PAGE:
Institute of Genetics

Sebaceous adenitis in the Hovawart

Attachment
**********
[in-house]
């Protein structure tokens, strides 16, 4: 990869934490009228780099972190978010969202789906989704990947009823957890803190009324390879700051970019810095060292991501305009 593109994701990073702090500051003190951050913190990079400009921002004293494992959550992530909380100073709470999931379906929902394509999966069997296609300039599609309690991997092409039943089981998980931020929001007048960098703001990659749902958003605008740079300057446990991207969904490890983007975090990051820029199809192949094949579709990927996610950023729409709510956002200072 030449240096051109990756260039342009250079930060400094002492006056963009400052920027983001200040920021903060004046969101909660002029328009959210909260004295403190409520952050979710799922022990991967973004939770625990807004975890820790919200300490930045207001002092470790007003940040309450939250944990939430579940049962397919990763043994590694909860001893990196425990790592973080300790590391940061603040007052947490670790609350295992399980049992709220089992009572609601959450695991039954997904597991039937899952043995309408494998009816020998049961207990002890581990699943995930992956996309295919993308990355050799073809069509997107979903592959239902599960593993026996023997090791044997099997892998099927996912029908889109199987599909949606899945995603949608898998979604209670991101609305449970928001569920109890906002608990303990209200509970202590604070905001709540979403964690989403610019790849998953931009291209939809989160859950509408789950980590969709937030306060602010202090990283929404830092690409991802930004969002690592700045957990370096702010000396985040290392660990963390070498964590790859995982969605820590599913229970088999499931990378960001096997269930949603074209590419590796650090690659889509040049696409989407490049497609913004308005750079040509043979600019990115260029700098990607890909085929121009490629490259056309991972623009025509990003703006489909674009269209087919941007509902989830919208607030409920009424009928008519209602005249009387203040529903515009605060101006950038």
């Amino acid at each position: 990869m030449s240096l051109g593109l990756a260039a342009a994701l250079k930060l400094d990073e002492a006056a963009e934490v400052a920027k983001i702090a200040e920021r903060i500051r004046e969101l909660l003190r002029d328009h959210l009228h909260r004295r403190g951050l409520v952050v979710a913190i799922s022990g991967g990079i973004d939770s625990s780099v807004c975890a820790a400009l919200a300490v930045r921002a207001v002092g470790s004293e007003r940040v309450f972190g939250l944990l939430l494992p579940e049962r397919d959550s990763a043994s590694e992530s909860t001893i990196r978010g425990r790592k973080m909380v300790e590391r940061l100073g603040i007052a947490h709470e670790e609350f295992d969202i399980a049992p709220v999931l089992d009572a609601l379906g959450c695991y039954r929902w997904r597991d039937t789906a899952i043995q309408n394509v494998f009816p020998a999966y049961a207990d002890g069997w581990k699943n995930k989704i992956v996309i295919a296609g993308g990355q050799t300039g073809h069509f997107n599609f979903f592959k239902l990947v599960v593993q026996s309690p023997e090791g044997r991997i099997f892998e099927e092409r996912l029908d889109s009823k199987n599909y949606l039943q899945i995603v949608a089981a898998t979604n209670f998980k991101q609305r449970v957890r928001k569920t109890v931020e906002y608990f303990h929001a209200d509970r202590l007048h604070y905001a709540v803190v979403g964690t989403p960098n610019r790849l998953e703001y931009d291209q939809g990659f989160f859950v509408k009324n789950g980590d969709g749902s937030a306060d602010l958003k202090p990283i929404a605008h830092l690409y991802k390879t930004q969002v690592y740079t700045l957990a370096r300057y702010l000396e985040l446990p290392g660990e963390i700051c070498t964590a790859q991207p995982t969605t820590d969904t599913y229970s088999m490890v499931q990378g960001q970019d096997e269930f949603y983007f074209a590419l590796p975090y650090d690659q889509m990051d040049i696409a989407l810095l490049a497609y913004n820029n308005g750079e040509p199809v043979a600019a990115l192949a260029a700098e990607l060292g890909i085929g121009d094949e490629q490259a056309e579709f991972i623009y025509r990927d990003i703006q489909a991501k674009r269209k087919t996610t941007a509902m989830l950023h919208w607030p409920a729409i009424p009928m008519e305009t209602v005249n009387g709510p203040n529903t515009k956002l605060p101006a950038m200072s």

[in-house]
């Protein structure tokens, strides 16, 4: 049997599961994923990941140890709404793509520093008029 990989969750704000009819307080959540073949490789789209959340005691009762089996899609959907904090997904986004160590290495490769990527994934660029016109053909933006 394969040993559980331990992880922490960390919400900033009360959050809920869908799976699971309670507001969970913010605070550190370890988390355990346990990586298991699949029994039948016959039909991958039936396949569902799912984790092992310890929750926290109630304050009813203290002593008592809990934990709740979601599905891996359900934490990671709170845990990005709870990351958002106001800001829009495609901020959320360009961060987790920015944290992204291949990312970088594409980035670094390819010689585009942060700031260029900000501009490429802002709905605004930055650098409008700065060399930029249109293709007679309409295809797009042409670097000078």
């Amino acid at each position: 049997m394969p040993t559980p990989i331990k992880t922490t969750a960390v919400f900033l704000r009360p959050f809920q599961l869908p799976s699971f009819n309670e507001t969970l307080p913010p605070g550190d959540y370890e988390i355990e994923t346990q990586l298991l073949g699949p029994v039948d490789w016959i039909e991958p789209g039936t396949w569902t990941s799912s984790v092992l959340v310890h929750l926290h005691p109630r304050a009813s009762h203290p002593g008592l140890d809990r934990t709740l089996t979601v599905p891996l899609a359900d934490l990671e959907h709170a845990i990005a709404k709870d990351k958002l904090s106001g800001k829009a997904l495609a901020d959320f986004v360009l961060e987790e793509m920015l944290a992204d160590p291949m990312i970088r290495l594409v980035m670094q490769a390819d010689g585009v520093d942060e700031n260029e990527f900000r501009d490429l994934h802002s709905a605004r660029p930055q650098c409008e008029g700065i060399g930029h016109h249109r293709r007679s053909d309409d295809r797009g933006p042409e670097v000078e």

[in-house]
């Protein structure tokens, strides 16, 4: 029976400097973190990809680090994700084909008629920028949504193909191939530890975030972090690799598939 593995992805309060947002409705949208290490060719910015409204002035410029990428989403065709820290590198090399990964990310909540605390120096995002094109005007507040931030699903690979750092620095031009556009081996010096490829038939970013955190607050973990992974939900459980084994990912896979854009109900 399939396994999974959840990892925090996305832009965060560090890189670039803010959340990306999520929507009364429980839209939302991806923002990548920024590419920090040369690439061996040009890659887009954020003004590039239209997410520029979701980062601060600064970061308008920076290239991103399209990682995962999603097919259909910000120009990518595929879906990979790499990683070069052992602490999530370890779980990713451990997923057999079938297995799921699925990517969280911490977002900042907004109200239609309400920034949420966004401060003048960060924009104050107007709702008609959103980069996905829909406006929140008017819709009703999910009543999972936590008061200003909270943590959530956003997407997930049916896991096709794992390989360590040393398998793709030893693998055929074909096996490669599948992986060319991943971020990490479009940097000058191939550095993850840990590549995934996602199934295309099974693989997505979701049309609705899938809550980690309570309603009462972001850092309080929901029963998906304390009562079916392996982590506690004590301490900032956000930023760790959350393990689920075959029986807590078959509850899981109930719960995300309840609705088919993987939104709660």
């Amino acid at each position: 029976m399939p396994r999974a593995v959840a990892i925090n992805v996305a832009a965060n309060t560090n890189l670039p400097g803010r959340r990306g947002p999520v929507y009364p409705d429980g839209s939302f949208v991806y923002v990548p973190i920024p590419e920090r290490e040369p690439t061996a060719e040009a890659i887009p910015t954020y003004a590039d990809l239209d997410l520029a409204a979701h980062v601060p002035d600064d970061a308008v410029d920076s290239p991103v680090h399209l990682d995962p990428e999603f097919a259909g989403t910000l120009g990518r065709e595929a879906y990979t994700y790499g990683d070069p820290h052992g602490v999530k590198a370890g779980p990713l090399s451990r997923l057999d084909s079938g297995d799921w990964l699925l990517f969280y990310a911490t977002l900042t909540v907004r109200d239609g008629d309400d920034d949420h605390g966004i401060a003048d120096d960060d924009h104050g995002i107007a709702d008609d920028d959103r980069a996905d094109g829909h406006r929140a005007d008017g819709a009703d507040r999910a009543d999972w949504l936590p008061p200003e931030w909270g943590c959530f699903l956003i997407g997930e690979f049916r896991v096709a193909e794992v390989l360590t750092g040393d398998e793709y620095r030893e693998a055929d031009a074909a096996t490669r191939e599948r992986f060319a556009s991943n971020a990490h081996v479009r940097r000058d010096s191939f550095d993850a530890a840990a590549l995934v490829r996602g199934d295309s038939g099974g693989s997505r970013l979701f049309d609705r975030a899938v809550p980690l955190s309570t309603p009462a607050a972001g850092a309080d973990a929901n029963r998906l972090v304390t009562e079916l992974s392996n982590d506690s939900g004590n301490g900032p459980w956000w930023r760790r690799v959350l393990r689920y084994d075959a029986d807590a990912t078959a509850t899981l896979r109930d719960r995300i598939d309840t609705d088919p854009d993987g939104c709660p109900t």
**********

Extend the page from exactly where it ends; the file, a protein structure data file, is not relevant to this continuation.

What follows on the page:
Sebaceous adenitis is an autoimmune disease occurring in many dog breeds. It is characterized by inflammation and subsequent destruction of the sebaceous glands. The first signs of disease are usually seen at the face, neck, ears or tail. Affected dogs often show a "rat-tail". Hair tufts kept together by yellow-brown keratin clumps are shed. The hair coat becomes dull and irregular. The skin becomes dry and scaly. Due to secondary infections affected dogs frequently develop pruritus (itching) and blackheads. The coat also frequently starts to smell. Sebaceous adenitis typically starts at an age of 3-4 years, but sometimes also later in life. The disease can be localized or generalized. There is no cure for sebaceous adenitis but the symptoms can be ameliorated with intensive therapy. We would like to further investigate the genetic risk factors for sebaceous adenitis in the Hovawart. Our aim is the development of a genetic test, which is specifically suited for the Hovawart breed. For the research we need EDTA blood samples from affected dogs, ideally together with their parents and siblings. We therefore ask breeders and owners to donate samples for our research.